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Hey Jen,
You know what? The more I think about this, the more I wonder. You've been there for two years right? That is just about the time it takes to get acclaimated to a new place. Do you think your kids are going to go through a bit of culture shock coming back? (Or "re-entry" shock as they call it?) They may not do that on a short trip, but when you really come back for good, do you think they will? Some people are *completely surpised* that, even though living in another country is hard, coming home isn't easy either. Especially for the kids. They even have a special name for kids who are born in one country and raised in another. They call them "third culture kids". My husband is a third culture kid, and it has served him well in life, in that he can get along with anybody from anywhere. But he describes the time when he "came home" as one of the hardest times in his life. Do you think that if you get to take this trip, it might be good to let it be as much of a vacation as possible, so that you can begin deliberately building a sense of excitement about coming home for them, just in case they may struggle with re-entry? Dh's parents were completely unprepared for his reaction to their homecoming. I dunno? What do you think? Just a though. :)
Hope you have a great trip,
Cindyc.
 

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Have you thought about picking up an Accerlerated Achivement CD? Even the sample one is pretty good and has suggested curriculum. I'llpost the site I have been using it for my kids and will probably be using it more as I switch to a more classical curriculum. If you have a laptop or can get to a regular computer its a lot easier than lugging books. And it's a nice change of pace.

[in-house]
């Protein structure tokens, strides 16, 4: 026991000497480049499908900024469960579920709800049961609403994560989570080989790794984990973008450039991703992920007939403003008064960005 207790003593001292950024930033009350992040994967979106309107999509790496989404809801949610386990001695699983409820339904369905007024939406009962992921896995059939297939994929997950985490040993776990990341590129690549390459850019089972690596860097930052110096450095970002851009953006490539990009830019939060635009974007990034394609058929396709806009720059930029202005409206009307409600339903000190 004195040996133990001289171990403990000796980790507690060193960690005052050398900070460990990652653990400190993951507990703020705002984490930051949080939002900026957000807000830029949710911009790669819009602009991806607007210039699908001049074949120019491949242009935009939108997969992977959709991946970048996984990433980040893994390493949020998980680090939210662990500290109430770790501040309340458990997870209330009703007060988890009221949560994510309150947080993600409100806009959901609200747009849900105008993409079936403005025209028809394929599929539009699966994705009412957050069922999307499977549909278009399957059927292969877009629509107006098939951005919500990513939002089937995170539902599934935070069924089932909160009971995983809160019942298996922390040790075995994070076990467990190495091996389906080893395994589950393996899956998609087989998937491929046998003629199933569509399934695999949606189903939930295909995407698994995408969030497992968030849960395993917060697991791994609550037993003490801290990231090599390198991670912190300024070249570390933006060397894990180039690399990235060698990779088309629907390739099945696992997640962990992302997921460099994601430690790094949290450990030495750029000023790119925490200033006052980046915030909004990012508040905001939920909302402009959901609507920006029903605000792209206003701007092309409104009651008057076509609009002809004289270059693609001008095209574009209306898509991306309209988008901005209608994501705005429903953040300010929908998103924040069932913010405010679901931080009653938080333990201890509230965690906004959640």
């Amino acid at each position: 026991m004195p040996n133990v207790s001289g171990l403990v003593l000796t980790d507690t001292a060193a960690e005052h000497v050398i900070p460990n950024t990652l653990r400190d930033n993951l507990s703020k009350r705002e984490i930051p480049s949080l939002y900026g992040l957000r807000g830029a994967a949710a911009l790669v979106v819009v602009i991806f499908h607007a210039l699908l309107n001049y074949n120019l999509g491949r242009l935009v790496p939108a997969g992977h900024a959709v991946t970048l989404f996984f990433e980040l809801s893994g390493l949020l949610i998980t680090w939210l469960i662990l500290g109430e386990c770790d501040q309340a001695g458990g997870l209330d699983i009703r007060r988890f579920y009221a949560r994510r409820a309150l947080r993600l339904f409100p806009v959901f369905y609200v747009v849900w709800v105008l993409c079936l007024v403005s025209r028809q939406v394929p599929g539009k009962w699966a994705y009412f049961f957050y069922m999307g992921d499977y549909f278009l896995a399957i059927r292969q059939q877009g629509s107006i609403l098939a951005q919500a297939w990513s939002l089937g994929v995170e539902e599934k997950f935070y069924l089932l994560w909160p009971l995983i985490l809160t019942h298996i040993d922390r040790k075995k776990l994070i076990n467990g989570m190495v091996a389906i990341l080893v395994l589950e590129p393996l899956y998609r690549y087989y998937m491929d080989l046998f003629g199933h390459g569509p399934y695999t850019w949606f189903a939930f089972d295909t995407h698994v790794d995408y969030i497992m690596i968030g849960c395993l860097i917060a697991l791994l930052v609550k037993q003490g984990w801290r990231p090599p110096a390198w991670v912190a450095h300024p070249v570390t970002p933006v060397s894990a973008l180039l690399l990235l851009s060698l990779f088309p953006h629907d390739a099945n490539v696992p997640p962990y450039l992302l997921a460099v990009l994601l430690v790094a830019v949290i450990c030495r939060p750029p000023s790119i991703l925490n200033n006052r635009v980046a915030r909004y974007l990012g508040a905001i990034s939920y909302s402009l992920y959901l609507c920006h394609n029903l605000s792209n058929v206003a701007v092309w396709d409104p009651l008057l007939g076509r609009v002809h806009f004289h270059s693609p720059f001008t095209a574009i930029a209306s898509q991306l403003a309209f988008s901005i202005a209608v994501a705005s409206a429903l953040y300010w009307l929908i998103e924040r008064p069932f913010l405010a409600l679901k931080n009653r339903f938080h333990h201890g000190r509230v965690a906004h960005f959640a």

http://www.accelerated-achievement.com/
 

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Discussion Starter · #9 ·
We come back to the US twice a year (2-3 weeks in the summer and 2 weeks at Christmas) Unfortunately, we don't really mix with the people here. The we have learned none of the language or culture, BUT I am aware of the TCK issues and did buy a book about it before we moved over. From my kids view (and ours really) it's not that much different then living in the US on the grand scale of things. The bigger shock might be no longer living in a huge city (Budapest) and going back to our hometown (pop 15,000 - maybe). By the time we move home we will have been here almost 3 years and DD will have gone from age 4 to 7.
 

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May I ask why you haven't made it a priority to learn the local language and culture? Seems like a lost opportunity to me - Hungarian is a very interesting language, and Budapest is a fantastic city. Your kids would have learned the language in a matter of months had they been in public kindergarten and school (which by the way are quite good in Eastern Europe as a rule). Within a year they would have sounded like native speakers. What an asset for their later life, to be fluent in Hungarian! It's more challenging for us adults to learn a new language, but it certainly can be done, and you get a lot of positive reinforcement from the native speakers around you who appreciate your (sometimes comical) efforts at speaking with them. Integrating into the community where you live is a lot more rewarding than living as an outsider. Just my opinion, after living 10 years outside the US.